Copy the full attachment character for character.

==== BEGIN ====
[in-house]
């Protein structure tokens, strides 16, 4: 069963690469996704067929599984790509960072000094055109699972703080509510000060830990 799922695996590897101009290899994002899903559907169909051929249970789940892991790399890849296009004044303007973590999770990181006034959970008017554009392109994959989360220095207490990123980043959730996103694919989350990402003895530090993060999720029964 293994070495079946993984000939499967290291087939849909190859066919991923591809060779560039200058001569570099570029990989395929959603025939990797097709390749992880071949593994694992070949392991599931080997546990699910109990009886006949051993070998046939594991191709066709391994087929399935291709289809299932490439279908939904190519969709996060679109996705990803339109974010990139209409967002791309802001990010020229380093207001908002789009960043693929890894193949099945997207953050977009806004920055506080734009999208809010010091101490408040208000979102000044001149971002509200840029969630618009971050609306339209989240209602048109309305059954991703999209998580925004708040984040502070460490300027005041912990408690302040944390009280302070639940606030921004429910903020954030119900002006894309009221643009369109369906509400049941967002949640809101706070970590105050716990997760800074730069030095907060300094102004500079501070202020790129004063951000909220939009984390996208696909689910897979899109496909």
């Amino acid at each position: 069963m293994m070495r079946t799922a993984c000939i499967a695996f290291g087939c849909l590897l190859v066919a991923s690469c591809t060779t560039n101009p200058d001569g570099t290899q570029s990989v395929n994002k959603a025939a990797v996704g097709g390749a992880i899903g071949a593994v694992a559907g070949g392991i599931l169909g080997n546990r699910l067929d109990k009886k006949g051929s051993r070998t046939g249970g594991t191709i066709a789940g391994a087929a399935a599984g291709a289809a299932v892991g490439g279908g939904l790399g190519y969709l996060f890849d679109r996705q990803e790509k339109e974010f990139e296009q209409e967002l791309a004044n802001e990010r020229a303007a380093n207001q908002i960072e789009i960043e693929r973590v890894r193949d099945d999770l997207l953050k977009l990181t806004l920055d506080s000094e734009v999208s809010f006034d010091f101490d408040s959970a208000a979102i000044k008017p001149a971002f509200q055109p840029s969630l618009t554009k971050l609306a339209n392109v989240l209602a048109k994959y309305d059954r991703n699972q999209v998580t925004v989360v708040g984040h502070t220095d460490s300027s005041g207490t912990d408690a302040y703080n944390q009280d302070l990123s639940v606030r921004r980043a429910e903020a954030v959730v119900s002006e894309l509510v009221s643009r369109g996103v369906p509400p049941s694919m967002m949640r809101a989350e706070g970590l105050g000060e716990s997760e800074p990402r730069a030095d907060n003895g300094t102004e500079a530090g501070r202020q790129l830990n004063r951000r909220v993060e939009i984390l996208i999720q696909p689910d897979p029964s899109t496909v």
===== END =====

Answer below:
[in-house]
């Protein structure tokens, strides 16, 4: 069963690469996704067929599984790509960072000094055109699972703080509510000060830990 799922695996590897101009290899994002899903559907169909051929249970789940892991790399890849296009004044303007973590999770990181006034959970008017554009392109994959989360220095207490990123980043959730996103694919989350990402003895530090993060999720029964 293994070495079946993984000939499967290291087939849909190859066919991923591809060779560039200058001569570099570029990989395929959603025939990797097709390749992880071949593994694992070949392991599931080997546990699910109990009886006949051993070998046939594991191709066709391994087929399935291709289809299932490439279908939904190519969709996060679109996705990803339109974010990139209409967002791309802001990010020229380093207001908002789009960043693929890894193949099945997207953050977009806004920055506080734009999208809010010091101490408040208000979102000044001149971002509200840029969630618009971050609306339209989240209602048109309305059954991703999209998580925004708040984040502070460490300027005041912990408690302040944390009280302070639940606030921004429910903020954030119900002006894309009221643009369109369906509400049941967002949640809101706070970590105050716990997760800074730069030095907060300094102004500079501070202020790129004063951000909220939009984390996208696909689910897979899109496909």
């Amino acid at each position: 069963m293994m070495r079946t799922a993984c000939i499967a695996f290291g087939c849909l590897l190859v066919a991923s690469c591809t060779t560039n101009p200058d001569g570099t290899q570029s990989v395929n994002k959603a025939a990797v996704g097709g390749a992880i899903g071949a593994v694992a559907g070949g392991i599931l169909g080997n546990r699910l067929d109990k009886k006949g051929s051993r070998t046939g249970g594991t191709i066709a789940g391994a087929a399935a599984g291709a289809a299932v892991g490439g279908g939904l790399g190519y969709l996060f890849d679109r996705q990803e790509k339109e974010f990139e296009q209409e967002l791309a004044n802001e990010r020229a303007a380093n207001q908002i960072e789009i960043e693929r973590v890894r193949d099945d999770l997207l953050k977009l990181t806004l920055d506080s000094e734009v999208s809010f006034d010091f101490d408040s959970a208000a979102i000044k008017p001149a971002f509200q055109p840029s969630l618009t554009k971050l609306a339209n392109v989240l209602a048109k994959y309305d059954r991703n699972q999209v998580t925004v989360v708040g984040h502070t220095d460490s300027s005041g207490t912990d408690a302040y703080n944390q009280d302070l990123s639940v606030r921004r980043a429910e903020a954030v959730v119900s002006e894309l509510v009221s643009r369109g996103v369906p509400p049941s694919m967002m949640r809101a989350e706070g970590l105050g000060e716990s997760e800074p990402r730069a030095d907060n003895g300094t102004e500079a530090g501070r202020q790129l830990n004063r951000r909220v993060e939009i984390l996208i999720q696909p689910d897979p029964s899109t496909v």